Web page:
> In demand approximately until: 1920s
Ice cutters would head out to frozen rivers, lakes, and ponds, cut large chunks of surface ice, and haul them home for personal use or to sell. Before the invention of mechanical refrigerators, people kept food cold in ice boxes or ice houses. The rise of industrial plants for producing ice and then the introduction of home refrigerator-freezers in the late ’20s obviated the need to harvest natural ice.
> In demand approximately until: Mid-1950s
Delivering ice – usually manufactured rather than cut in the wild- to residents and businesses in cities was a popular job, especially when the ice trade was booming. Ice was usually delivered in large blocks and customers would have to break up the ice with an ice pick. The invention of in-home freezers and ice makers made the need for ice delivery largely obsolete.
> In demand approximately until: 1950s
A knocker-upper was a human alarm clock, especially in Great Britain and Ireland. He wielded a long massive pole, used to bang on the windows of clients when it was time for them to wake up. Knocker-uppers were largely employed by mill and dock workers who often worked irregular shifts. They were replaced by the increased availability of cheap alarm clocks in the ’40s and ’50s, though a few persisted in their trade in industrial regions into the early 1970s.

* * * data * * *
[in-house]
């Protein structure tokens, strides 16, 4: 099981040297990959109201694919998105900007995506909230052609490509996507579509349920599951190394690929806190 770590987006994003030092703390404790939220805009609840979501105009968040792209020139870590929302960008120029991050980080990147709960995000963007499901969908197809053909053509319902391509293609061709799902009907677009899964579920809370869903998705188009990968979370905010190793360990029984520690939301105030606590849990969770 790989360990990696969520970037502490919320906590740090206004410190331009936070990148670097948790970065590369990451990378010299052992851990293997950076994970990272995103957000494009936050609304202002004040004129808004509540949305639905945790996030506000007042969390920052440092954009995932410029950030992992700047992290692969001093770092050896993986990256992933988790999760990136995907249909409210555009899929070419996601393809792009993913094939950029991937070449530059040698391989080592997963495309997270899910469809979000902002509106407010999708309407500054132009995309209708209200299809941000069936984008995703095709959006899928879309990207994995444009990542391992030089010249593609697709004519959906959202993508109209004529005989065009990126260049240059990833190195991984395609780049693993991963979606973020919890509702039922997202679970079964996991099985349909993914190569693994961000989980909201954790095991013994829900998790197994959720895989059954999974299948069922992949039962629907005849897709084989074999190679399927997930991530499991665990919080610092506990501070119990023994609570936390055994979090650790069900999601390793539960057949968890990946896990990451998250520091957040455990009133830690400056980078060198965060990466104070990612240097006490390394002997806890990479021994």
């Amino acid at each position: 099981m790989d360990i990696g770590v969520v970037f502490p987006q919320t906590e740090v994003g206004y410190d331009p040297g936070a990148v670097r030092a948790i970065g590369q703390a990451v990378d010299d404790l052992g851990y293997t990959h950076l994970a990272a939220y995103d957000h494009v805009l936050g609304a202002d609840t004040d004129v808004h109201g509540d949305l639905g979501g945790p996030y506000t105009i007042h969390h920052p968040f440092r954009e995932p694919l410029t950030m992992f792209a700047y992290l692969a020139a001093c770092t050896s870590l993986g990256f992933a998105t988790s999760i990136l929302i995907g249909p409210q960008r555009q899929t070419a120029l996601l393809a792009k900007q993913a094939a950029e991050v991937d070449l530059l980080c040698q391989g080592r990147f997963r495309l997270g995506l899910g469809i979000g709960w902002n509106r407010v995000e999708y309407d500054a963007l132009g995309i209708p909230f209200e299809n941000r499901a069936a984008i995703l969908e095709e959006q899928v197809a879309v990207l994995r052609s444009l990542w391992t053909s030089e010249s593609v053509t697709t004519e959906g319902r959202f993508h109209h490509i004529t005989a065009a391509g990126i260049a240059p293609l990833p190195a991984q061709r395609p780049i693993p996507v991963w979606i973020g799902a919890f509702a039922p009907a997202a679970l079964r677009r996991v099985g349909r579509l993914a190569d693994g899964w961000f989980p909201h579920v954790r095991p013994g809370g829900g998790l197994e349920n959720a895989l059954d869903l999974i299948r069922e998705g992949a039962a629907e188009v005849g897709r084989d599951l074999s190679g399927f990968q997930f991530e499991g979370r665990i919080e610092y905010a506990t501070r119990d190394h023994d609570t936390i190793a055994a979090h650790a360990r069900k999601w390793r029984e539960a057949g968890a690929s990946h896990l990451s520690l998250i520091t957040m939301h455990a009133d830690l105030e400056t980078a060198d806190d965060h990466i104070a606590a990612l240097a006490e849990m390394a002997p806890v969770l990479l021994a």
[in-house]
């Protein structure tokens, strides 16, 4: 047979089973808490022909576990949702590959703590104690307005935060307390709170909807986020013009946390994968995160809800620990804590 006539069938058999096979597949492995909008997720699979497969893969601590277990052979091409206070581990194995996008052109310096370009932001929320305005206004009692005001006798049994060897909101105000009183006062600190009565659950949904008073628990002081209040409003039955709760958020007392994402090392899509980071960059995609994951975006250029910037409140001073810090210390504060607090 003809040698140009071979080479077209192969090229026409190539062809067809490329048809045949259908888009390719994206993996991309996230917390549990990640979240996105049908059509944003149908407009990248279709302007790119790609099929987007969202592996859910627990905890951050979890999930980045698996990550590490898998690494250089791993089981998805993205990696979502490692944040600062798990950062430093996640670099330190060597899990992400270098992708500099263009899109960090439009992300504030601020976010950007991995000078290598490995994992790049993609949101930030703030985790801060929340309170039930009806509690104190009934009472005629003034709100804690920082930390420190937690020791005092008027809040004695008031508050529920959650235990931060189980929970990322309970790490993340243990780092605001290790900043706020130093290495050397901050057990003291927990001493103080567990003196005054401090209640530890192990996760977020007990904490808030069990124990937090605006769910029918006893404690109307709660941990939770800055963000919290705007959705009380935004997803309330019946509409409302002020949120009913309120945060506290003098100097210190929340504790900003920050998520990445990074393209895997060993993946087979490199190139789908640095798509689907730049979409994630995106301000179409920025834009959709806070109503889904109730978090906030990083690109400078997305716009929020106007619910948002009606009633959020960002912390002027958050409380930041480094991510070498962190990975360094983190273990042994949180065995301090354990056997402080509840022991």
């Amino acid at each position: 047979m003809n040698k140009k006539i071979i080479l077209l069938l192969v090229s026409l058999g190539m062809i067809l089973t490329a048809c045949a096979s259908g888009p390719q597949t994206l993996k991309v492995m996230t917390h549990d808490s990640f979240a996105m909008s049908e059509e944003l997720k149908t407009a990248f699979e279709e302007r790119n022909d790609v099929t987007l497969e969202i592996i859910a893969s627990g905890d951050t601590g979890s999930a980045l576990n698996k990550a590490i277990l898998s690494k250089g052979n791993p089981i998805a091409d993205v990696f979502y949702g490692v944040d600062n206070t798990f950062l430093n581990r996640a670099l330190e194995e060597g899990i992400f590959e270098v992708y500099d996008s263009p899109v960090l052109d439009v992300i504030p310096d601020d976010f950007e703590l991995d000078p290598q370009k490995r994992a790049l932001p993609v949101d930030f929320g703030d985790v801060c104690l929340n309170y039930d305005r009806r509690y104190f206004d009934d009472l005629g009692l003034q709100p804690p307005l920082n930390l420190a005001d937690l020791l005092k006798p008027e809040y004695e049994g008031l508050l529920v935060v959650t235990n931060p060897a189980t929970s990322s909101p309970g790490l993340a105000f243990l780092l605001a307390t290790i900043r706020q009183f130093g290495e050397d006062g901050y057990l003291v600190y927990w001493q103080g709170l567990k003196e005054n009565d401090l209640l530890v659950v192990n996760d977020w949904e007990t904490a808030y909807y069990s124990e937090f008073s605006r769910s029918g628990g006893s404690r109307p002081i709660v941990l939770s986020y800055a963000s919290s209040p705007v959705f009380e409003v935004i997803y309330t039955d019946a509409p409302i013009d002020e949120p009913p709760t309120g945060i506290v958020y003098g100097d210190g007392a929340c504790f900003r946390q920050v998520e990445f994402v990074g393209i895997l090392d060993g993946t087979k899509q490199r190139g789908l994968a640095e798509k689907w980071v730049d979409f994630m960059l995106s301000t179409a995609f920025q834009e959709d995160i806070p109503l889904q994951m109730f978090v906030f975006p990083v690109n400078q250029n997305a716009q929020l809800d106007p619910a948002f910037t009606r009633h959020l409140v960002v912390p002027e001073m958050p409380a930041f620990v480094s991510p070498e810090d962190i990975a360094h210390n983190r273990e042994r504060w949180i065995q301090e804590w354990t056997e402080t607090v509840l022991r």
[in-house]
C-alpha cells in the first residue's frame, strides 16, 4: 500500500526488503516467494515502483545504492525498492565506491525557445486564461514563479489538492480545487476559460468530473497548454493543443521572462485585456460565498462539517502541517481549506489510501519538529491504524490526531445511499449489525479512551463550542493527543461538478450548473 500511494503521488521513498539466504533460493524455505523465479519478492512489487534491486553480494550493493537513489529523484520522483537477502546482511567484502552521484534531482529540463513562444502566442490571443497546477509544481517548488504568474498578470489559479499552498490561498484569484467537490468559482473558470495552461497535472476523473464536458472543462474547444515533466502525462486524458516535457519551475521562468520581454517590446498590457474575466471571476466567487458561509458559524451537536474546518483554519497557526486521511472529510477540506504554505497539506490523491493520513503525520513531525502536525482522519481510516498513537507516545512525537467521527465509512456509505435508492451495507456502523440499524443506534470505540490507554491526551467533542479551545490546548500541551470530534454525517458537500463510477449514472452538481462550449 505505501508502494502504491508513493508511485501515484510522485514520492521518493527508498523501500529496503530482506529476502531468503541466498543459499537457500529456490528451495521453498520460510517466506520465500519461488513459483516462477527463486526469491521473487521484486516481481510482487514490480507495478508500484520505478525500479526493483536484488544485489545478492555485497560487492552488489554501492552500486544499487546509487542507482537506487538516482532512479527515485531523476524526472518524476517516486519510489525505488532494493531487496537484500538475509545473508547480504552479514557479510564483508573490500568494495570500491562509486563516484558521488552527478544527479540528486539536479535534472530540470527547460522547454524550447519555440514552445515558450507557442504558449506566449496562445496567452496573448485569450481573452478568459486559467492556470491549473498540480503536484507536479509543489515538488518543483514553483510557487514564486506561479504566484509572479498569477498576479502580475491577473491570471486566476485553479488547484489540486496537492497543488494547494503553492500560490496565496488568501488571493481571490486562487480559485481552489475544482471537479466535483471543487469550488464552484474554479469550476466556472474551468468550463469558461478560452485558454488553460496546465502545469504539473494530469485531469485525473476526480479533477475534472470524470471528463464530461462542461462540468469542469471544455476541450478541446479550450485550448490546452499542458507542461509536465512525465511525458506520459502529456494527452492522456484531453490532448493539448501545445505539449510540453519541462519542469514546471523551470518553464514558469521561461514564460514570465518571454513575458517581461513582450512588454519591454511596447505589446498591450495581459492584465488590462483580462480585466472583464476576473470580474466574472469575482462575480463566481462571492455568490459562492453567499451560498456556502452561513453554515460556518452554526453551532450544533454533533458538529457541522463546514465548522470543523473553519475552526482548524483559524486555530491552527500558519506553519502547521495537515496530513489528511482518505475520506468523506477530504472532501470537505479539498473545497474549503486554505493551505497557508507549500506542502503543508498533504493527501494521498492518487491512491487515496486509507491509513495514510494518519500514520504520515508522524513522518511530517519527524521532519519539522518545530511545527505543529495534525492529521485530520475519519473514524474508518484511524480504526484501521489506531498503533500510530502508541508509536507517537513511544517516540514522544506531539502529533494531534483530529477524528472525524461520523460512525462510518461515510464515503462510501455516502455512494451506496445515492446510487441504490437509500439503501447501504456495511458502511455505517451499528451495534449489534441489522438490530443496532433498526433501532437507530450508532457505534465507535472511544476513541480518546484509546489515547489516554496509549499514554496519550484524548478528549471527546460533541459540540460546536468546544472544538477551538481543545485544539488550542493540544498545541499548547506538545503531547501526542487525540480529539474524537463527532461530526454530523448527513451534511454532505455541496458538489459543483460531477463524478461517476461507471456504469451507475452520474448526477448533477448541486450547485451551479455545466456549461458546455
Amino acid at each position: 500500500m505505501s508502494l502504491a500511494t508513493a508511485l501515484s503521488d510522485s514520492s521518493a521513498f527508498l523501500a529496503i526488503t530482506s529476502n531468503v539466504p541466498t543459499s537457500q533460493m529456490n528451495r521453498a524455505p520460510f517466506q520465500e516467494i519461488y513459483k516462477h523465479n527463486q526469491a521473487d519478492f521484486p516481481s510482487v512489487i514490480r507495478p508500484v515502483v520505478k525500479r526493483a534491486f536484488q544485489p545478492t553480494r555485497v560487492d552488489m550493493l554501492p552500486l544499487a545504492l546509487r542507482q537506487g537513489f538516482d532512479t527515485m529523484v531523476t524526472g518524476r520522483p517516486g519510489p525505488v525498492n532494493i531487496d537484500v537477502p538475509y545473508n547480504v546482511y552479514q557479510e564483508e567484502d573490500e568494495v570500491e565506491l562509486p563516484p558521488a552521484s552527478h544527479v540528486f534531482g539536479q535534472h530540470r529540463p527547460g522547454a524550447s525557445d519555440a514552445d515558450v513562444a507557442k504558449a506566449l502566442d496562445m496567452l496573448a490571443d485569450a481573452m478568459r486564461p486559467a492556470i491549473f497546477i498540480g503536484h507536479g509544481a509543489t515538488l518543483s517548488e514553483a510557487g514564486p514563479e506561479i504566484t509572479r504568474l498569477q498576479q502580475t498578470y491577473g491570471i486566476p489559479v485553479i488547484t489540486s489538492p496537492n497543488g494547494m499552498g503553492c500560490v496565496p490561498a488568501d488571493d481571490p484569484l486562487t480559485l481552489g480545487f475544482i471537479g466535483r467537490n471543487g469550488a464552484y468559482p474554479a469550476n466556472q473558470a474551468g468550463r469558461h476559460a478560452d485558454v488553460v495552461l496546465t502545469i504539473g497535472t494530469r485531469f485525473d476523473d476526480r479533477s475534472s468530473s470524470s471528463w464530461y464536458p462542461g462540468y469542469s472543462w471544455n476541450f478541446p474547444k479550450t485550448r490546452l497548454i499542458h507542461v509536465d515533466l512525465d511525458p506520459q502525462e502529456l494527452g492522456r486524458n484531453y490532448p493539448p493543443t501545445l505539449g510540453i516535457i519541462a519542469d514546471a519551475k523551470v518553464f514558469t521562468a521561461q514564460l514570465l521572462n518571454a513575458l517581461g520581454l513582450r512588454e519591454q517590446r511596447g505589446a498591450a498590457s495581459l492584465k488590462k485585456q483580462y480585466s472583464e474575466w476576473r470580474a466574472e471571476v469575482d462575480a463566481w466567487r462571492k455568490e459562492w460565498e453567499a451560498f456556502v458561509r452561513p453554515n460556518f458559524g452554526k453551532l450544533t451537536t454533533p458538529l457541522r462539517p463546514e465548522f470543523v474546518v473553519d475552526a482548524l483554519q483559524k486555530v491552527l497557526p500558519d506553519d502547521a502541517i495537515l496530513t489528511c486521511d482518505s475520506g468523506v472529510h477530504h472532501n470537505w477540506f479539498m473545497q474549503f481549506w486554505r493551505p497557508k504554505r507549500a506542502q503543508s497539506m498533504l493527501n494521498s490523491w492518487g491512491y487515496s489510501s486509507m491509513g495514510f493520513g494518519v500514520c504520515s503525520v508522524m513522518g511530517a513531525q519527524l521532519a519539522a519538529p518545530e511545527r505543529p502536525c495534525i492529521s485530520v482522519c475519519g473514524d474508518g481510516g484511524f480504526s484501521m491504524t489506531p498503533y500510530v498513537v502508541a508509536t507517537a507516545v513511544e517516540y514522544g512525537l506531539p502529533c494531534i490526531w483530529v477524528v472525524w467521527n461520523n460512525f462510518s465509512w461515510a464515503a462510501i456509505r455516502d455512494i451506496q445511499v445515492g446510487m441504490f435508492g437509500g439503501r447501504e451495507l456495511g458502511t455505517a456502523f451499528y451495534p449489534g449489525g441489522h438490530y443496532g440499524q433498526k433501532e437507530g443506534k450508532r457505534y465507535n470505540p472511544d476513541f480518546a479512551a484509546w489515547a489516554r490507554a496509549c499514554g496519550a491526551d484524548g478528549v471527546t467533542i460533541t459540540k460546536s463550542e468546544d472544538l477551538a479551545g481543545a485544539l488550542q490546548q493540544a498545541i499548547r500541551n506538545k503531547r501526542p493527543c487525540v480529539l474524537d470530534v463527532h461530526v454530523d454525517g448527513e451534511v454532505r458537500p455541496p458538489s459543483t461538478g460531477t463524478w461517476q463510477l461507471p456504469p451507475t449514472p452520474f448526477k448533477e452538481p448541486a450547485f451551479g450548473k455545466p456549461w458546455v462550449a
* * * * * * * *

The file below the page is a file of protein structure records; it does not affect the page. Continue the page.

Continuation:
> In demand approximately until: 1930s
Lectors were readers who worked in cigar factories to keep employees entertained and in good spirits through long days of performing the same repetitive tasks. The lector’s job was to read from local papers, works of literature, and other publications. The position began in factories in Cuba and spread to other places where cigar factories existed. Lectors became obsolete when machinery was introduced to factories, and they could no longer be heard over the noise.
> In demand approximately until: Late 19th century
Leeches were first used in bloodletting, a procedure where medical “experts” would remove bad blood from a patient, in ancient times, but the practice persisted into the late 1800s in some places. The collector was tasked with gathering leeches, often using his own leg as bait in bogs and marshes. Collectors frequently suffered consequences from infections and excessive blood loss. The job went extinct when bloodletting was debunked.
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